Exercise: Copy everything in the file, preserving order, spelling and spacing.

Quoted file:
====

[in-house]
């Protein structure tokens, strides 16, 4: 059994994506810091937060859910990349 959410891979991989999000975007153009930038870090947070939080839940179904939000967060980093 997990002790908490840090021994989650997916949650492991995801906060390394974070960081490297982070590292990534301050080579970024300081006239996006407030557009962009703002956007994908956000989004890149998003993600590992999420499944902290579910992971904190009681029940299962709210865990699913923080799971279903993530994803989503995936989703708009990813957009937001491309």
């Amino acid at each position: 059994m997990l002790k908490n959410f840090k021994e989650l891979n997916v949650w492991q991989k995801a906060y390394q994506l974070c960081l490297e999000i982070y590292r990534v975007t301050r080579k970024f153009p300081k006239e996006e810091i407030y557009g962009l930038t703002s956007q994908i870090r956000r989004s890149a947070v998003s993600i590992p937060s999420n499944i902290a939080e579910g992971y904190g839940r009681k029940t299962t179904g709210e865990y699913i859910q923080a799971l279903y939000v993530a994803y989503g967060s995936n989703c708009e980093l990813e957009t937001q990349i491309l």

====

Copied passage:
[in-house]
């Protein structure tokens, strides 16, 4: 059994994506810091937060859910990349 959410891979991989999000975007153009930038870090947070939080839940179904939000967060980093 997990002790908490840090021994989650997916949650492991995801906060390394974070960081490297982070590292990534301050080579970024300081006239996006407030557009962009703002956007994908956000989004890149998003993600590992999420499944902290579910992971904190009681029940299962709210865990699913923080799971279903993530994803989503995936989703708009990813957009937001491309």
């Amino acid at each position: 059994m997990l002790k908490n959410f840090k021994e989650l891979n997916v949650w492991q991989k995801a906060y390394q994506l974070c960081l490297e999000i982070y590292r990534v975007t301050r080579k970024f153009p300081k006239e996006e810091i407030y557009g962009l930038t703002s956007q994908i870090r956000r989004s890149a947070v998003s993600i590992p937060s999420n499944i902290a939080e579910g992971y904190g839940r009681k029940t299962t179904g709210e865990y699913i859910q923080a799971l279903y939000v993530a994803y989503g967060s995936n989703c708009e980093l990813e957009t937001q990349i491309l």